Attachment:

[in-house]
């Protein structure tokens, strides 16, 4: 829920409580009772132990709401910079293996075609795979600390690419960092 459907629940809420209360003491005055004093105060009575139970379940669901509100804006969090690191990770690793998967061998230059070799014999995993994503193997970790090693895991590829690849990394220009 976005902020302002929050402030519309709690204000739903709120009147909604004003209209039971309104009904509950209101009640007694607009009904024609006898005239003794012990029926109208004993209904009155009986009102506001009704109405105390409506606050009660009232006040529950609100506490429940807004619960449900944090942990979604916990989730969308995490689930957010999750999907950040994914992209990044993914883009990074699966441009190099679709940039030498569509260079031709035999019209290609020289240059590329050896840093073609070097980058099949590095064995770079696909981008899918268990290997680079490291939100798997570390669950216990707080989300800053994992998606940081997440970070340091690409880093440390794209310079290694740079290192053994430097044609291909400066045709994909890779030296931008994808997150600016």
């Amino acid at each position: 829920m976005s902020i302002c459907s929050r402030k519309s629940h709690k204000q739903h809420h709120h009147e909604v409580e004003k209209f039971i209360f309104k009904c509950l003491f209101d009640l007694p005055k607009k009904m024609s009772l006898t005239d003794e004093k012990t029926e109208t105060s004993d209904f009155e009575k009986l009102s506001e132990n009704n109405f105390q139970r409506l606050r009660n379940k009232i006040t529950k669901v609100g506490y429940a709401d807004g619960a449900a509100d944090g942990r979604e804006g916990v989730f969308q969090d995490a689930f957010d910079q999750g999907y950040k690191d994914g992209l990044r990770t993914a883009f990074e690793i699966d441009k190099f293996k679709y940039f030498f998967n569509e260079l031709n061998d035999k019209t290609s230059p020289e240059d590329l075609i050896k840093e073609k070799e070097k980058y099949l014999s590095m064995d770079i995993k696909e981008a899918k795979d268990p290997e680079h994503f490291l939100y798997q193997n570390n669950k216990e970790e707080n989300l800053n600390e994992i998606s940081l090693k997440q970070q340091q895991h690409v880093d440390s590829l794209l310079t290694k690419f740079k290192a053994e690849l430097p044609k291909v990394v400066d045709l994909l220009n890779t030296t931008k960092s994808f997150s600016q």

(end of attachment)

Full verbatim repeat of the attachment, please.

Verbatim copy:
[in-house]
């Protein structure tokens, strides 16, 4: 829920409580009772132990709401910079293996075609795979600390690419960092 459907629940809420209360003491005055004093105060009575139970379940669901509100804006969090690191990770690793998967061998230059070799014999995993994503193997970790090693895991590829690849990394220009 976005902020302002929050402030519309709690204000739903709120009147909604004003209209039971309104009904509950209101009640007694607009009904024609006898005239003794012990029926109208004993209904009155009986009102506001009704109405105390409506606050009660009232006040529950609100506490429940807004619960449900944090942990979604916990989730969308995490689930957010999750999907950040994914992209990044993914883009990074699966441009190099679709940039030498569509260079031709035999019209290609020289240059590329050896840093073609070097980058099949590095064995770079696909981008899918268990290997680079490291939100798997570390669950216990707080989300800053994992998606940081997440970070340091690409880093440390794209310079290694740079290192053994430097044609291909400066045709994909890779030296931008994808997150600016």
């Amino acid at each position: 829920m976005s902020i302002c459907s929050r402030k519309s629940h709690k204000q739903h809420h709120h009147e909604v409580e004003k209209f039971i209360f309104k009904c509950l003491f209101d009640l007694p005055k607009k009904m024609s009772l006898t005239d003794e004093k012990t029926e109208t105060s004993d209904f009155e009575k009986l009102s506001e132990n009704n109405f105390q139970r409506l606050r009660n379940k009232i006040t529950k669901v609100g506490y429940a709401d807004g619960a449900a509100d944090g942990r979604e804006g916990v989730f969308q969090d995490a689930f957010d910079q999750g999907y950040k690191d994914g992209l990044r990770t993914a883009f990074e690793i699966d441009k190099f293996k679709y940039f030498f998967n569509e260079l031709n061998d035999k019209t290609s230059p020289e240059d590329l075609i050896k840093e073609k070799e070097k980058y099949l014999s590095m064995d770079i995993k696909e981008a899918k795979d268990p290997e680079h994503f490291l939100y798997q193997n570390n669950k216990e970790e707080n989300l800053n600390e994992i998606s940081l090693k997440q970070q340091q895991h690409v880093d440390s590829l794209l310079t290694k690419f740079k290192a053994e690849l430097p044609k291909v990394v400066d045709l994909l220009n890779t030296t931008k960092s994808f997150s600016q």